- The Washington Times - Tuesday, August 12, 2014

First lady Michelle Obama’s lunch room mandates for schools around the nation have now received a bit of a public relations boost from retired admirals and generals who say: They’re not a bad idea.

Mission:Readiness — a consortium of about 500 retired and former members of the military who held high-ranking posts — is poised to “storm the Hill” when Congress comes back from break in hopes of  persuading lawmakers to keep the first lady’s lunch room standards in operation, Politico reported.

“We’re not going to retreat our way out of the problem,” said Lt. Gen. Normal Seip, who served in the Air Force for 35 years, Politico reported.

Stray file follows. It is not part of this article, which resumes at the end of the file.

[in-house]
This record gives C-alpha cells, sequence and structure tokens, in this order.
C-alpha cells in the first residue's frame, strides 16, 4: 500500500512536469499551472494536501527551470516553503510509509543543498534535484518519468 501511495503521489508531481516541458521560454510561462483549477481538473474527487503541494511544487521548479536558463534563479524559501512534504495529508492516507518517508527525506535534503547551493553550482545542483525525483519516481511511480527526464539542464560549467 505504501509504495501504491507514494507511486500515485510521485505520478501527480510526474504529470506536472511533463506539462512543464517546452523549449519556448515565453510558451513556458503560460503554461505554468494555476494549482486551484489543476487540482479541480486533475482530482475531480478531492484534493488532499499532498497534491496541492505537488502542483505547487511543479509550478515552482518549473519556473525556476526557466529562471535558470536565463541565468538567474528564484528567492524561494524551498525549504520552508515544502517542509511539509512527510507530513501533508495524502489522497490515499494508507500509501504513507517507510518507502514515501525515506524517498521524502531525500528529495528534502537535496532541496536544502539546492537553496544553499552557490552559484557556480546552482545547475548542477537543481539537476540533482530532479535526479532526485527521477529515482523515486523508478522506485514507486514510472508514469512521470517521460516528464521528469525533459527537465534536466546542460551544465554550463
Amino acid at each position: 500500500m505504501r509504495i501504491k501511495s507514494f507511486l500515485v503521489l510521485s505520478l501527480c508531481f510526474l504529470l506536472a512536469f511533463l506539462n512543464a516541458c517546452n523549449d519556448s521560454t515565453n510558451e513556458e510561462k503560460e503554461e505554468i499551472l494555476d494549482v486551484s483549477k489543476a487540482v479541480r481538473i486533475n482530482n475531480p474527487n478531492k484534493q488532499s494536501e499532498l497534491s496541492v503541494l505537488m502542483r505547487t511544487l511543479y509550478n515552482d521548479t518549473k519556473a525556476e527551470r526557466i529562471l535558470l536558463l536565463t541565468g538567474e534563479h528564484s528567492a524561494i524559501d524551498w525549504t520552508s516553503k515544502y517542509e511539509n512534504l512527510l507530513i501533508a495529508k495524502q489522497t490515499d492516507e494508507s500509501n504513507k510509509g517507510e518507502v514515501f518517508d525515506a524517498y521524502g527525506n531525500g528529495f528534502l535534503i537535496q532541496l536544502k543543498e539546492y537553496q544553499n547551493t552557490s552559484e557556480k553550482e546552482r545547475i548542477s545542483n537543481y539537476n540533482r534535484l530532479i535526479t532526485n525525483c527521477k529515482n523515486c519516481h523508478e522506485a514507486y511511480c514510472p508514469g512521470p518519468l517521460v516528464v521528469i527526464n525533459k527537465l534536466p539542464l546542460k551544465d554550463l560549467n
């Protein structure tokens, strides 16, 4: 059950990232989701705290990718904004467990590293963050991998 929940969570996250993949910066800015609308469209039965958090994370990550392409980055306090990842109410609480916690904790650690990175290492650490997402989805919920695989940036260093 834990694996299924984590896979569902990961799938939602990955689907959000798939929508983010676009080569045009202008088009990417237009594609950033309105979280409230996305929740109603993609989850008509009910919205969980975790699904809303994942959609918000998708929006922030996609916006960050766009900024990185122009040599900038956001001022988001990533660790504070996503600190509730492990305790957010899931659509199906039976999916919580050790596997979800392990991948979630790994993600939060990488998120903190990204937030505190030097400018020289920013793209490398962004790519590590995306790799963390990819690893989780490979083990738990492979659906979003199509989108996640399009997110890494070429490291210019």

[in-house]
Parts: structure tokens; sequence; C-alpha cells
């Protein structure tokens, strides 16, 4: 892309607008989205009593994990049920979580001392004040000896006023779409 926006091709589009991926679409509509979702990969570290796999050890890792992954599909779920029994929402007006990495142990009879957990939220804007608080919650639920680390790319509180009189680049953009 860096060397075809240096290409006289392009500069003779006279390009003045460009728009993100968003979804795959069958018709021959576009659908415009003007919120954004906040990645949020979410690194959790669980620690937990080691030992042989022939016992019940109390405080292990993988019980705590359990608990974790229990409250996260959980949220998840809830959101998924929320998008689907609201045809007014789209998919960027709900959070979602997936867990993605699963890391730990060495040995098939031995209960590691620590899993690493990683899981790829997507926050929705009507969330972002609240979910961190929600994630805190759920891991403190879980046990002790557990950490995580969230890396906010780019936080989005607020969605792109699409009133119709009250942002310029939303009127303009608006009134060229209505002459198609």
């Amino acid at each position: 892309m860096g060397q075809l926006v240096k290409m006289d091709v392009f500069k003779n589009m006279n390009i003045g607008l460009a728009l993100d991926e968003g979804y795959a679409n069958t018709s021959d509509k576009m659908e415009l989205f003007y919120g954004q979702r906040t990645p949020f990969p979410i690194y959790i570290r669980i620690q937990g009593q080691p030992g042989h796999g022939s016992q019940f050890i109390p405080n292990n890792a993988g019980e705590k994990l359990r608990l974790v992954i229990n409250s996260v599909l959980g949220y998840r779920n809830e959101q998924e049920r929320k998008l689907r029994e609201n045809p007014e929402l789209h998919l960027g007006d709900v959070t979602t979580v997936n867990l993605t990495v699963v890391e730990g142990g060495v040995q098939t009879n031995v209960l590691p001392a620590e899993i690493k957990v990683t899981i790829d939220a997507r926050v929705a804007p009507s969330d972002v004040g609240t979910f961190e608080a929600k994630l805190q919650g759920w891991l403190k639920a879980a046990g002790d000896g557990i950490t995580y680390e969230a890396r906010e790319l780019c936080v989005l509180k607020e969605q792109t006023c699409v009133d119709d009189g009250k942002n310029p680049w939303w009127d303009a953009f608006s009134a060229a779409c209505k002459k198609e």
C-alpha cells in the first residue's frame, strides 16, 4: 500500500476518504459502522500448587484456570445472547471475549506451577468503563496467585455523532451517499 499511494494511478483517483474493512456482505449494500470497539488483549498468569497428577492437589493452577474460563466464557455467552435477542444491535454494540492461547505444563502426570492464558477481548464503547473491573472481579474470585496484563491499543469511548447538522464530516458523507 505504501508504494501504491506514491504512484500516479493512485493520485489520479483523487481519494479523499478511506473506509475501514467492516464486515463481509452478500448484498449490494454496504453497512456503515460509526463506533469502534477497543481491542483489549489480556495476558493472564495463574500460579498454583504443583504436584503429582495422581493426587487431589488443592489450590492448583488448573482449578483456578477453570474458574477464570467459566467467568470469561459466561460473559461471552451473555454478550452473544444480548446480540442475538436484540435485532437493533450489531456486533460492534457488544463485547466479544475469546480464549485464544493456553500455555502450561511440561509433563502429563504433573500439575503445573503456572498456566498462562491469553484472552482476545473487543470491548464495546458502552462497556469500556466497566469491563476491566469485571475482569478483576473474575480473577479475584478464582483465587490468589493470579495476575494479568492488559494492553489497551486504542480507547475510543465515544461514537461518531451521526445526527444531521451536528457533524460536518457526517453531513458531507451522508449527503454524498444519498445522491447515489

Mission: Readiness was created in 2008 as a means of ensuring youth are healthy enough to join the military.

Nearly 75 percent of young adults are deemed unsuitable for military service, due to obesity, failing grades or criminal records, Defense Department data shows.

The group backs the 2010 Healthy Hunger-Free Act pushed by Mrs. Obama, which requires schools serve more fruits and vegetables and abide strict salt and fat food content levels, as well as switch to grain-rich starches.

The program is controversial; schools say they’re losing money from the mandates while students complain the meals leave them hungry.


Copyright © 2018 The Washington Times, LLC. Click here for reprint permission.

The Washington Times Comment Policy

The Washington Times welcomes your comments on Spot.im, our third-party provider. Please read our Comment Policy before commenting.

 

Click to Read More and View Comments

Click to Hide